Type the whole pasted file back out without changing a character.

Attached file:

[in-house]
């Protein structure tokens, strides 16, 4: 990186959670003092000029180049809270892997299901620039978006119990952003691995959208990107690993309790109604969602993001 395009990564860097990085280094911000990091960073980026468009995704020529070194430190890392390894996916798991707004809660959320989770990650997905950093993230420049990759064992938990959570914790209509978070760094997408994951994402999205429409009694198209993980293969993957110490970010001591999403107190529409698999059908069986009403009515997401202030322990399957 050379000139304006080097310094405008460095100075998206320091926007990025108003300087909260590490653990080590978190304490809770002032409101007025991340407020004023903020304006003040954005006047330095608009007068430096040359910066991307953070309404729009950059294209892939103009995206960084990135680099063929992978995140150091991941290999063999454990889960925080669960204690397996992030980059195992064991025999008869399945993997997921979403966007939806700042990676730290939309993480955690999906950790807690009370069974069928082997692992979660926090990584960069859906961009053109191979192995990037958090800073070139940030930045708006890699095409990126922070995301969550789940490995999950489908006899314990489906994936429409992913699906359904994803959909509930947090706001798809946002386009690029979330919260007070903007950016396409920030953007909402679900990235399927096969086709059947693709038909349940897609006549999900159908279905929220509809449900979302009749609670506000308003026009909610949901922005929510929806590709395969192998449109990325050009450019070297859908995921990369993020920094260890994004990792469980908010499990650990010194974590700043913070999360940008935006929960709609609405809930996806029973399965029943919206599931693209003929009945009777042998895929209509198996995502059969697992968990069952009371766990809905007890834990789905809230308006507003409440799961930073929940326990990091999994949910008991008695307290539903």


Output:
[in-house]
């Protein structure tokens, strides 16, 4: 990186959670003092000029180049809270892997299901620039978006119990952003691995959208990107690993309790109604969602993001 395009990564860097990085280094911000990091960073980026468009995704020529070194430190890392390894996916798991707004809660959320989770990650997905950093993230420049990759064992938990959570914790209509978070760094997408994951994402999205429409009694198209993980293969993957110490970010001591999403107190529409698999059908069986009403009515997401202030322990399957 050379000139304006080097310094405008460095100075998206320091926007990025108003300087909260590490653990080590978190304490809770002032409101007025991340407020004023903020304006003040954005006047330095608009007068430096040359910066991307953070309404729009950059294209892939103009995206960084990135680099063929992978995140150091991941290999063999454990889960925080669960204690397996992030980059195992064991025999008869399945993997997921979403966007939806700042990676730290939309993480955690999906950790807690009370069974069928082997692992979660926090990584960069859906961009053109191979192995990037958090800073070139940030930045708006890699095409990126922070995301969550789940490995999950489908006899314990489906994936429409992913699906359904994803959909509930947090706001798809946002386009690029979330919260007070903007950016396409920030953007909402679900990235399927096969086709059947693709038909349940897609006549999900159908279905929220509809449900979302009749609670506000308003026009909610949901922005929510929806590709395969192998449109990325050009450019070297859908995921990369993020920094260890994004990792469980908010499990650990010194974590700043913070999360940008935006929960709609609405809930996806029973399965029943919206599931693209003929009945009777042998895929209509198996995502059969697992968990069952009371766990809905007890834990789905809230308006507003409440799961930073929940326990990091999994949910008991008695307290539903």